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Chambley talks about firework shows

VALLEY — On the eve of his election victory in the race for Chambers County Superintendent of Schools, Casey Chambley was the guest speaker at a meeting of the Valley Lions Club held at San Marcos Restaurant. There was no talk of politics. Instead, he talked about something he’s best known for, his fireworks shows.

Chambley told members of the club that he pretty much grew up around fireworks shows.

“My dad used to have fireworks displays on the backwater (Lake Harding),” he said. “He used to have a professional group come in from New Castle, Pennsylvania to do them, and I used to like to watch them set up. I was probably no more than seven or eight years old at the time.”

Later on, his dad would get into it, and he would help him. The first show he did by himself was for a birthday party in Lanett. Since then, he has done fireworks shows for many Fourth of July events at Valley Sportsplex, and he’s done them for events such as family fun day at Kia. One year, he did back-to-back-to-back shows in Luverne, Opelika and Valley on July 2, 3 and 4.

“A lot of people think we do our shows with commercial fireworks, the kind you can get at the big fireworks stores. That’s not true,” Chambley said. “We use Class B fireworks that have to be approved by the ATF. It takes at least a month-and-a-half to get the permits you need to do a show. A fireworks show is not something you do on the spur of the moment.”

The fireworks at Chambley’s shows are fired from shells that vary in size from two inches in diameter to 12 inches in diameter.

It can take many hours of hard work to set up for a show. It takes at least six hours to wire everything to a switchboard.

“There’s a lot of work that goes into a 20-minute show,” he said.

The show he did on Labor Day weekend in Lanett took 34 hours to set up.

“There’s a lot of work that goes into what I do, but it’s a lot of fun,” he said. “I enjoy what I do. It’s my outlet. I’m a teacher/administrator by trade, and fireworks shows are my hobby. Doing fireworks shows won’t pay the mortgage, but it’s a lot of fun.”

It’s hardly a one-man job. He has a team of employees assisting him, and there’s a fire truck standing by in case something catches fire on the ground.

Not everything is perfect at a show.

“We do have misfires,” he said. “When it happens, we have to have a cooling down period. In our Lanett show, a six-inch shell went off during a cooling down period, and it liked to have scared us half to death.”

There’s some training that goes into having fireworks shows.

“Experience is the best teacher,” he said. “There’s a lot you have to go through with the regulations. You have to have a state permit before you can fire a shell, and it costs $2,500. You have to have liability insurance, and that’s high. A single, 12-inch shell can cost $300. I am not in this to make money. I do it because I enjoy it.”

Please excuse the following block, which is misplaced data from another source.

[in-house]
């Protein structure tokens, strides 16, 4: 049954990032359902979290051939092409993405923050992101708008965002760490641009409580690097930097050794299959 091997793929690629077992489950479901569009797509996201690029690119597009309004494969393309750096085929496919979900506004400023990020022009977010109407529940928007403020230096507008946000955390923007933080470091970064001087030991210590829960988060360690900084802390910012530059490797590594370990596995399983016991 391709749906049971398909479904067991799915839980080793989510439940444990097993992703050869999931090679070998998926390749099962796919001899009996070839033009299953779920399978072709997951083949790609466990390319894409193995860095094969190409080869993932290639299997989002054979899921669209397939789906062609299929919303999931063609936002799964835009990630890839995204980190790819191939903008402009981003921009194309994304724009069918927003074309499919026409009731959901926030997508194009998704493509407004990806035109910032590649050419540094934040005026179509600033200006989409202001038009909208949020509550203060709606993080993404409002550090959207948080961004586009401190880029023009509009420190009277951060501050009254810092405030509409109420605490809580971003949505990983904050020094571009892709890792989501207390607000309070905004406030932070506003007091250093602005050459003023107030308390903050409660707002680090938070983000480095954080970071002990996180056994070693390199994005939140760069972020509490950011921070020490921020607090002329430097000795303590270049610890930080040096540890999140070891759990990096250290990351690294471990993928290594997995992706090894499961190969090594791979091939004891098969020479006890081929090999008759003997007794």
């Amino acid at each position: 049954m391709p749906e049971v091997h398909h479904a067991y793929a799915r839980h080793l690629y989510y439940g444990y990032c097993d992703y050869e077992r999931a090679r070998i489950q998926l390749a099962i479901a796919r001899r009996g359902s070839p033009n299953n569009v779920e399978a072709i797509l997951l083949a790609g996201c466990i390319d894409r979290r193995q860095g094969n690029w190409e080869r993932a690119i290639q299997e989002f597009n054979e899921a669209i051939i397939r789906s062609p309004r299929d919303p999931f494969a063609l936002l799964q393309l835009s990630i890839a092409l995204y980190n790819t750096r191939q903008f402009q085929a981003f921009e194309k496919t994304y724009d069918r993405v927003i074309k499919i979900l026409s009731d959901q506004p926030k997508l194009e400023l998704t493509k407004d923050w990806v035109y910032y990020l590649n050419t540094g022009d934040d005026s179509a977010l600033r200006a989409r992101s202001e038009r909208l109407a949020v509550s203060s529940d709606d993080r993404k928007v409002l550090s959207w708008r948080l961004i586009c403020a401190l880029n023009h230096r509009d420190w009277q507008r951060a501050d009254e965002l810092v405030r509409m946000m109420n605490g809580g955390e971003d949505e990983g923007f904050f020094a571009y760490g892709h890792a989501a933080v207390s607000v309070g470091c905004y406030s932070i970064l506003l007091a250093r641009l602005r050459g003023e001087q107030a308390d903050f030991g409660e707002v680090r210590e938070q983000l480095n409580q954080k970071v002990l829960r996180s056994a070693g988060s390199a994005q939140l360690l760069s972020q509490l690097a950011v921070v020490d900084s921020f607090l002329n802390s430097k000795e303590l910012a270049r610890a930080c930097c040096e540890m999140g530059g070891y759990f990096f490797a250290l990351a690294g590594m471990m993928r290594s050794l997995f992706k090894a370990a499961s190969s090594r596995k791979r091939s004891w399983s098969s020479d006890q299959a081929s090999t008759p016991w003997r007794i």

Chambley said the big fireworks shows, like the one on the National Mall in Washington, D.C, can cost as much as $250,000. A fireworks show in Washington done by the Trump campaign was double that.

According to Chambley, a 12-inch shell weighs around 45 pounds. When ignited, it goes an estimated 1,200 feet into the air and explodes over a 100-yard area.

“We fire no more than one or two of them per show,” he said. “We are very careful in everything we do.”

The big shells are fired from casings made of steel or high-density polyethylene. PVC is not a good option.

“It can explode into shrapnel,” Chambley said.

Some of the more crowd-pleasing shots are fired from four-inch mortars. Up to six shots can be fired into the air at one time.

The reward comes when the grand finale takes place. The smoke is clearing and an appreciative crowd is cheering loudly for what they have seen.

“We do it for the people,” Chambley said. “When you hear the cheering at the end of the show, it makes you feel good. It lets you know you have made their time worthwhile.”

Old-timers remember Chambley’s dad, George Chambley (Sr.), from his days at Valley High. He was a star player on Doug Lockridge’s 1962 state championship football team. Casey’s mom, Gail, was a cheerleader at Valley High at the time. He has two brothers, George Jr. and Scotty, and a sister, Ginger.

After graduating from Valley High, George Sr. played football at Gordon Military College in Barnesville, Georgia. There were times when his parents would drive over to see him play on a Saturday after working the third shift at Fairfax Mill.

“Fireworks shows are interesting,” Chambley said, “I don’t know how long I will be doing them, but I have really enjoyed it.”